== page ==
Jimmy Page is hard at work at remastering the Led Zeppelin catalogue and finding a string of releasable outtakes and alternate versions of the band's classics. Page, who also served as Zeppelin's producer, spoke about the technical aspects of overhauling the band's recorded output, telling Rolling Stone, "The catalog was last remastered 20 years ago. That's a long time. Everything is being transferred from analog to a higher-resolution digital format. That's one of the problems with the Zeppelin stuff. It sounds ridiculous on MP3. You can't hear what's there properly."
Page, who has previously gone on record as saying that the well was dry regarding unreleased Zeppelin tracks, revealed that the upcoming reissues will showcase the path not taken for various Zeppelin favorites: "There was an overage of material -- different versions of things, different approaches to the mixes."
He went on to talk about some of the work the band did at Headley Grange, the legendary English manor where the band lived while recording parts of Led Zeppelin III, Led Zeppelin IV, Houses Of The Holy, and Physical Graffiti: "The classic there was 'When the Levee Breaks,' where the drums were set up in the hallway. You know what it sounded like -- immense -- from the recorded version. But we used the drums in the hall for a number of things, like 'Kashmir' -- some with closer miking. So there were a lot of different approaches. It will be fascinating for people to witness the work in progress."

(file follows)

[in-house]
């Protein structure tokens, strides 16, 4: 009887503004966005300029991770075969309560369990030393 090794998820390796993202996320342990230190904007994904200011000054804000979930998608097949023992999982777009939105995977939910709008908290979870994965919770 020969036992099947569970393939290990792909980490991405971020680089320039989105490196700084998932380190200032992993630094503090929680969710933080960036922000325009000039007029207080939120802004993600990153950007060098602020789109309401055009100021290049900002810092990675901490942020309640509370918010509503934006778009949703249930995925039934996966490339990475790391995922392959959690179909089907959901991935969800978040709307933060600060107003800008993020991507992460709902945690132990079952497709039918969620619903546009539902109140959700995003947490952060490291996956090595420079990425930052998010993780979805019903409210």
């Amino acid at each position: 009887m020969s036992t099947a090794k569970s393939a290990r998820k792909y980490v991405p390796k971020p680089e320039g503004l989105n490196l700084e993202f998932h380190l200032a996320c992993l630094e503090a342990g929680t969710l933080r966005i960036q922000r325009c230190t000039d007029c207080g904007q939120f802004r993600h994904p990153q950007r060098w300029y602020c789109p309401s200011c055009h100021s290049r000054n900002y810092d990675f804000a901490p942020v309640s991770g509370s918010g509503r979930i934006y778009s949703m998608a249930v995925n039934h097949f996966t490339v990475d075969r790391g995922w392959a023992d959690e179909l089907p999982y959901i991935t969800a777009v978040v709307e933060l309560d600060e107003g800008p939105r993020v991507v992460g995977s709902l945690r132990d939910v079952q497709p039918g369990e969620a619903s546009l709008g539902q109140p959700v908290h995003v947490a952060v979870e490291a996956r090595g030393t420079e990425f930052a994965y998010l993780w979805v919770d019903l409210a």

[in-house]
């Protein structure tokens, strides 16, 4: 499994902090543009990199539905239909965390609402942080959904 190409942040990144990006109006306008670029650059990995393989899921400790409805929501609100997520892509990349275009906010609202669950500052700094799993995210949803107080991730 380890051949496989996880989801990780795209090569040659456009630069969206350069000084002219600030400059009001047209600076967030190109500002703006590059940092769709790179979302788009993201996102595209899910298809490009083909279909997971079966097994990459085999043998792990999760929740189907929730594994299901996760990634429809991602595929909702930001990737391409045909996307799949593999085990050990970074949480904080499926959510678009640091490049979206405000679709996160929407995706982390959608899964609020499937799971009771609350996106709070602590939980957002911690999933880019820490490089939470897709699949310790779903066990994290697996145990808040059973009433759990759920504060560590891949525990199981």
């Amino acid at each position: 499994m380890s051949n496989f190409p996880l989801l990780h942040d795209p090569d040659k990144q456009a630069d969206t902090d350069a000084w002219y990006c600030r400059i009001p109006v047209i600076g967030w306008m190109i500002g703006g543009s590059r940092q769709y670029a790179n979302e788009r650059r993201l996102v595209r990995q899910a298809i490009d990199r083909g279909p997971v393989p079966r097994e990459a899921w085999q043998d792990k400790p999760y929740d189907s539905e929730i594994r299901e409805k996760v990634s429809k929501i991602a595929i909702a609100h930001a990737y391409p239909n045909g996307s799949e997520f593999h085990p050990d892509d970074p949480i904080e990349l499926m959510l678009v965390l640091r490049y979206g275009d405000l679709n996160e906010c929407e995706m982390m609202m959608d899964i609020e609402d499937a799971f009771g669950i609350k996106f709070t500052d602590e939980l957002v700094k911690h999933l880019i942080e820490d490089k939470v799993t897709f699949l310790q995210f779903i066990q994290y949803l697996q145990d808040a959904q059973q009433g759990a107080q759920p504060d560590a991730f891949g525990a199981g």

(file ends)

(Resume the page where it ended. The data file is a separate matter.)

Page wouldn't give a definitive time-line for when fans can count on the remastered and expanded catalogue being released, explaining, "You've got to get to the point where all of the members of the group are in agreement. I would hope it is sooner rather than later. But it will be in the course of next year and going on for awhile. . . This will be really substantial stuff."
Jimmy Page told us that Zeppelin's time recording at Headley Grange brought out the best in every one of them: "As far as Led Zeppelin, it was a really important time to go to this house and live there, and it's a residential recording facility, if you like, with this recording truck outside and as far as I was concerned, I knew that if we got together under those circumstances, we were going to produce some amazing work, and of course we did. It's the fourth album, quite an amount from the Houses Of The Holy album, and of course, Physical Graffiti -- 'Kashmir' was done there, as well."
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